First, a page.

A good impression of just how much more performance Erik Buell extracted out the Sportster 12 motor is the fact that the Buell’s approximate 85 bhp at around 6500rpm is 30bhp and 2000rpm more than a stock Sporty 12! I also found out that with the rider tucked in, the Buell pulls a little over 220km/h easily, 50km/h faster than a stock Sportster 12! Now that’s called engine tuning … Despite the torque, low first gear, and short wheelbase, the Buell is not all that inclined to power wheelie violently. That forward sitting motor results in a heavy front end. Steering, however, with those CR250-ripoff bars, and shallow rake, is by no means heavy or slow. The Buell has the athletic feel of a true sportbike, and (with one exception) the chassis works just the way it should. It’s agile, very maneuverable, and a blast in slow, technical corners. The leverage from the wide handlebars along with the mostly upright riding posture make changing line mid corner an afterthought.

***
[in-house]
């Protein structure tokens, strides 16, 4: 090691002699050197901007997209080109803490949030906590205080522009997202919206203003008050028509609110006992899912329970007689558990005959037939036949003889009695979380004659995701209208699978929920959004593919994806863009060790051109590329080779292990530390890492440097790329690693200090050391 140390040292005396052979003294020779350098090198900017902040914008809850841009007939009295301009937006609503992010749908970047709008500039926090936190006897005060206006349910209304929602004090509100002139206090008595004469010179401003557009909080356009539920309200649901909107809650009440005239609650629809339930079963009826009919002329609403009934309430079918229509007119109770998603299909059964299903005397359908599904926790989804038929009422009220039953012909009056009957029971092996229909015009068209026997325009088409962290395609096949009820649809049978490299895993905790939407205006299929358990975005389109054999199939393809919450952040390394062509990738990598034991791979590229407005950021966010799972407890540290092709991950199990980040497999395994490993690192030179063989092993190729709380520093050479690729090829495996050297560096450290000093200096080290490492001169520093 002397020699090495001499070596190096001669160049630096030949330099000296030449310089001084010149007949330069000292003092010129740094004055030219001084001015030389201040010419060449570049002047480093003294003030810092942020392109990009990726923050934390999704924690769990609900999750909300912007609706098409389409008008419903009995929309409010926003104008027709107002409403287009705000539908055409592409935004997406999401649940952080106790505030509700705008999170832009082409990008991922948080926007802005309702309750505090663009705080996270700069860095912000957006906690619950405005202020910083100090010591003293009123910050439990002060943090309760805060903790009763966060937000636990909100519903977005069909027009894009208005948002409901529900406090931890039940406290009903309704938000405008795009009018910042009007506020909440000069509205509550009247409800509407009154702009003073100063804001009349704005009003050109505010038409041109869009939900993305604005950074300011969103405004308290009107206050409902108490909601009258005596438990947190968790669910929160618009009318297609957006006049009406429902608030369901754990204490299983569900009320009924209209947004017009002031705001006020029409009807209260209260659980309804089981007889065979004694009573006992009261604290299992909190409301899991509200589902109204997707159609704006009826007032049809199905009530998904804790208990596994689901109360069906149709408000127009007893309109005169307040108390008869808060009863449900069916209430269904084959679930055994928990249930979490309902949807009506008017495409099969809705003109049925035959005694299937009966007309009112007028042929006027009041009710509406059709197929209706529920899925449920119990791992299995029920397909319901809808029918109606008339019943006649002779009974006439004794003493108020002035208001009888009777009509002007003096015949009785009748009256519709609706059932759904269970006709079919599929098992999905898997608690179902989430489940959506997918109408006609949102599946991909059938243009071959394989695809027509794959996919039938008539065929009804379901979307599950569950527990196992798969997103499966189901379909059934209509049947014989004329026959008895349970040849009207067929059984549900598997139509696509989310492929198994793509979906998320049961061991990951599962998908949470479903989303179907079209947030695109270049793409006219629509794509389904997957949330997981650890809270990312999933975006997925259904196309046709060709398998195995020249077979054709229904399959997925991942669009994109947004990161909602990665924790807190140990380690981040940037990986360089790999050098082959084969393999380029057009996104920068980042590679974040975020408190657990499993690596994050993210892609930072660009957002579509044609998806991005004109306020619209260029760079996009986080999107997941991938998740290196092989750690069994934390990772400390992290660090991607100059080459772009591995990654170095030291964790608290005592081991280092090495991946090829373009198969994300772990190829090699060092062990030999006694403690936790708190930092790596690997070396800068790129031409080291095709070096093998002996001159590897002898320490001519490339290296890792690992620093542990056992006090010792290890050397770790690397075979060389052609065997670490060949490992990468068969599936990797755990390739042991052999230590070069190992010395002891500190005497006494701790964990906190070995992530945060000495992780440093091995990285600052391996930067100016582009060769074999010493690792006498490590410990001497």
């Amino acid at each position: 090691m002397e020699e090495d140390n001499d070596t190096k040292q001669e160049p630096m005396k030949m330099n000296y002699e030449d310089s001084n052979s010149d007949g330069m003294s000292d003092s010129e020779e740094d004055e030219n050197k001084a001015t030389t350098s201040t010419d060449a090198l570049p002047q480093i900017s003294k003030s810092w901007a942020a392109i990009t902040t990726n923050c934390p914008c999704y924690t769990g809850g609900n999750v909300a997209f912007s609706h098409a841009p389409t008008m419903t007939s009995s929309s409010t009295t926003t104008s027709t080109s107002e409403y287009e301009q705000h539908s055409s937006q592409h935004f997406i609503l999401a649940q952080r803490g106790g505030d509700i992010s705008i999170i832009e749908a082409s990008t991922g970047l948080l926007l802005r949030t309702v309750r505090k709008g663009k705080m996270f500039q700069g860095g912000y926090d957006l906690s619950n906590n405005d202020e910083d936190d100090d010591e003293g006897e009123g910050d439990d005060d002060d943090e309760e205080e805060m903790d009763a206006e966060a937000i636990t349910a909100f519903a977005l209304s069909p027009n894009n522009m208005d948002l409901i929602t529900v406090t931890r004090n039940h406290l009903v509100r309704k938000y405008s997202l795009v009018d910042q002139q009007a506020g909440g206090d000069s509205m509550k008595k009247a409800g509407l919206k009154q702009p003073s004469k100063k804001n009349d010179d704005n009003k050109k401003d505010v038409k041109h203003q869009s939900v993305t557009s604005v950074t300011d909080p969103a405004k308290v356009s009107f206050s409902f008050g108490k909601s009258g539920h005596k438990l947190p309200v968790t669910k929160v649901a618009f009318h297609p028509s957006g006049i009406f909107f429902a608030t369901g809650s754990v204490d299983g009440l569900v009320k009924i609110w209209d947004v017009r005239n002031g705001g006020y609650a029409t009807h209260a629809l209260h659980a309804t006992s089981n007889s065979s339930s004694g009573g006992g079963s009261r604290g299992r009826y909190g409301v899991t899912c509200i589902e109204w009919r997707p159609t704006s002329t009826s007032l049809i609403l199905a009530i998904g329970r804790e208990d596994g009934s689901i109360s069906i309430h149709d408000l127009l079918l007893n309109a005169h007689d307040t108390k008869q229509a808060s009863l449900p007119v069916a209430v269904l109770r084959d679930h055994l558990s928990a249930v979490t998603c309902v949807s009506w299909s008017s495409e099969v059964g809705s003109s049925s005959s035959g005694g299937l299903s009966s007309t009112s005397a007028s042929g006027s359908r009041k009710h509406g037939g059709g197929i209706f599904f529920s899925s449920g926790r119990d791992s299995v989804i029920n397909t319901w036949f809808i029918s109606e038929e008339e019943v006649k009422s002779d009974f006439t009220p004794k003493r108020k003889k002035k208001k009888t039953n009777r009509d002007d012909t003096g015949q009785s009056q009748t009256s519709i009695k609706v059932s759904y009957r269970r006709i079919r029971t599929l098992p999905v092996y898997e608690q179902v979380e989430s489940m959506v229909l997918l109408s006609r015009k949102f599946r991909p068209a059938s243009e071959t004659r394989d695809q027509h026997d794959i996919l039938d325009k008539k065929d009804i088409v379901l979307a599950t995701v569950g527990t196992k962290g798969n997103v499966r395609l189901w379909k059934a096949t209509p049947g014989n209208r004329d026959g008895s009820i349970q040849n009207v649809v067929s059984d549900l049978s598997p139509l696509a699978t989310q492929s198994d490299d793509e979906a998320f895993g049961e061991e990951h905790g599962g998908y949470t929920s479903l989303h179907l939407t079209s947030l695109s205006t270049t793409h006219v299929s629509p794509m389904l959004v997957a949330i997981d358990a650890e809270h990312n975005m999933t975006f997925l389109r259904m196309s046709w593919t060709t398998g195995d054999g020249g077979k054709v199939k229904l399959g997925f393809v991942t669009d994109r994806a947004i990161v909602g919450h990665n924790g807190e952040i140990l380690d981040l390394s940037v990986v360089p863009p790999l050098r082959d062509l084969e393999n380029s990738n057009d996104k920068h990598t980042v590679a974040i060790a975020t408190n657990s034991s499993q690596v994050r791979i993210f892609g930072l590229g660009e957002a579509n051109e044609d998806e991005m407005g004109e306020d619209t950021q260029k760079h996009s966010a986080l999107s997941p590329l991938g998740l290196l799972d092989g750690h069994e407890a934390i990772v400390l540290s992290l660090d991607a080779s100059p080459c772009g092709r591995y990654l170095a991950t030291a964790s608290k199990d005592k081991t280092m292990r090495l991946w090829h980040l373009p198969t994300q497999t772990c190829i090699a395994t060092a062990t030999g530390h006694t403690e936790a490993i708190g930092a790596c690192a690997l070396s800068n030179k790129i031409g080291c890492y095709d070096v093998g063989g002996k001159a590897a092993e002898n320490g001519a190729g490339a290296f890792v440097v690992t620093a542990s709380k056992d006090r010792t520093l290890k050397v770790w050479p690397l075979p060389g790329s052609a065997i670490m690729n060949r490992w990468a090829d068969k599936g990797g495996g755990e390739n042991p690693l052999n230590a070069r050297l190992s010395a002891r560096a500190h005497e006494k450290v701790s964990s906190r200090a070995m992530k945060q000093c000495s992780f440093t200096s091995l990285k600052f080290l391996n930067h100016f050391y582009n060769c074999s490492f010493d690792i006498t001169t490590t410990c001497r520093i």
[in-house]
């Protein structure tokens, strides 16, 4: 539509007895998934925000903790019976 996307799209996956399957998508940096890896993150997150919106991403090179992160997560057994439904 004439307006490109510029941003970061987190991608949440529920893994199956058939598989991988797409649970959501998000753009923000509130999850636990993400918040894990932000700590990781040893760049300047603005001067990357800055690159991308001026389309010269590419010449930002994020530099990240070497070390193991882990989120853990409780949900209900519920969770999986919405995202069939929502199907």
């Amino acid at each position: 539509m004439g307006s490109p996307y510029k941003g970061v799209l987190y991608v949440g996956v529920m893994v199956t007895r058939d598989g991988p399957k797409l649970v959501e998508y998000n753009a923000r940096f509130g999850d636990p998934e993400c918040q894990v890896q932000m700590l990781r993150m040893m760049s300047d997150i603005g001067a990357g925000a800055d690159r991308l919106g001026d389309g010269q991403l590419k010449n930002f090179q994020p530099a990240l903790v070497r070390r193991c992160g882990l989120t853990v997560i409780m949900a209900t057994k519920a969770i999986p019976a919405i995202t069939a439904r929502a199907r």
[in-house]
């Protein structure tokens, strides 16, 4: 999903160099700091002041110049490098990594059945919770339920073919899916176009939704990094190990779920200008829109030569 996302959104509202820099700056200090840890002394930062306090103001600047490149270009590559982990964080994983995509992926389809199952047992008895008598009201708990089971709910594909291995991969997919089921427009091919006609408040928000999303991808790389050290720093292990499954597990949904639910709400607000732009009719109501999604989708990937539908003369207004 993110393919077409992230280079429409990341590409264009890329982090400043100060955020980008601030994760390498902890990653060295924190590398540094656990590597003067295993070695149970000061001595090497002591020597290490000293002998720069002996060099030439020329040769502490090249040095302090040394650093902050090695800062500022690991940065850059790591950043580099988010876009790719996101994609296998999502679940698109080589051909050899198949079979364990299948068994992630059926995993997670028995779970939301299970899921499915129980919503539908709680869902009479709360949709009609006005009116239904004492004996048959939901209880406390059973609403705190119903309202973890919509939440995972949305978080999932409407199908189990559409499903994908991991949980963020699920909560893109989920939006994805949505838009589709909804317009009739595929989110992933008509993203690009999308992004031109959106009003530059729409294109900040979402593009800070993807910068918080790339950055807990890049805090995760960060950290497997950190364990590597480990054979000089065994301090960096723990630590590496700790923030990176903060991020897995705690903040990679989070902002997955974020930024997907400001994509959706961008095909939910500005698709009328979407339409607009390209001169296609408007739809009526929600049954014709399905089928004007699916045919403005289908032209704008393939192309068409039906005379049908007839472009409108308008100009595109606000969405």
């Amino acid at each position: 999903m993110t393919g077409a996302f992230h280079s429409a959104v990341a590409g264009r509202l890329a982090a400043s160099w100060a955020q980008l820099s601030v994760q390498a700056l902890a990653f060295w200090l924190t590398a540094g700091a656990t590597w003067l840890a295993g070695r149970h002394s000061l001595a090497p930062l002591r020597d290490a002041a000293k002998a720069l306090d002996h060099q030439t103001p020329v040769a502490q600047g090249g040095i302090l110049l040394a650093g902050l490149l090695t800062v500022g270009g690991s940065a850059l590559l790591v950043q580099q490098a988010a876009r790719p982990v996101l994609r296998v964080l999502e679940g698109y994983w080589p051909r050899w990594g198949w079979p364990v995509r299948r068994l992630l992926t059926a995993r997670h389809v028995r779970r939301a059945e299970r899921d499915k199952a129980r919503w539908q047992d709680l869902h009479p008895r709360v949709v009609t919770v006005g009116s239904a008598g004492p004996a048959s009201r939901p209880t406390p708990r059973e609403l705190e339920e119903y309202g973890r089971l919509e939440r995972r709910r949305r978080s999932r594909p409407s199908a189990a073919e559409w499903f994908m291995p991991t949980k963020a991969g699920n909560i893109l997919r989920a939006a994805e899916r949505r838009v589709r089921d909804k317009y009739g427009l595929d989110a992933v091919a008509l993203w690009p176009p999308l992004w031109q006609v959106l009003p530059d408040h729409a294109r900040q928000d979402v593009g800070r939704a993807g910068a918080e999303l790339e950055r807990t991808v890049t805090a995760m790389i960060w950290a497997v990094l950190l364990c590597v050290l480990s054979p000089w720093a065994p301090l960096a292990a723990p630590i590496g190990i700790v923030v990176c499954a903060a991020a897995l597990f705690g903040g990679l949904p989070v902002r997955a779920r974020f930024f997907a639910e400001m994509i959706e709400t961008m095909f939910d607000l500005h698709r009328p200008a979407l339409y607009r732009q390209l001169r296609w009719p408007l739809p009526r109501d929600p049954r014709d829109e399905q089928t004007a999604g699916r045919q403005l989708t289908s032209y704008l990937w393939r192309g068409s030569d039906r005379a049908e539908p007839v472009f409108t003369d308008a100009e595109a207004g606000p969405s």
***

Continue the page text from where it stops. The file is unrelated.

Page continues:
What really surprised me about the Buell’s high speed handling at first was the way it would weave in fast corners, even with a light corner load. This was not inspiring at all, but it was improved by adjusting the fork damping. Later I noticed that the simple act of hanging onto the bars against the considerable force of a 130km/h wind (or even a 110km/h blast), put a lot of unwanted input into the wide bars, and that this was the major cause of the bike’s instability. I found the solution was to tuck in behind the flyscreen and take some of the wind’s force through my back. Both of these actions released the bars of any unwanted major forces, and then the weave would mostly disappear.

Suspension at both ends is the Dutch WP stuff, and the rear suspension feels really good, even though is isn’t a rising rate system. It has firm damping, and a similarly firm spring which combine to yield a controlled, taut, yet rather harsh ride out back. The Buell should have thought up a neater preload adjustment system, though; the great pair of Imperial nuts adjusting the spring preload look like a pain to adjust compared to the usual notched rings or cam plate. Incidentally, at 500km on the odometer, the paint on two coils of the spring had already fallen off…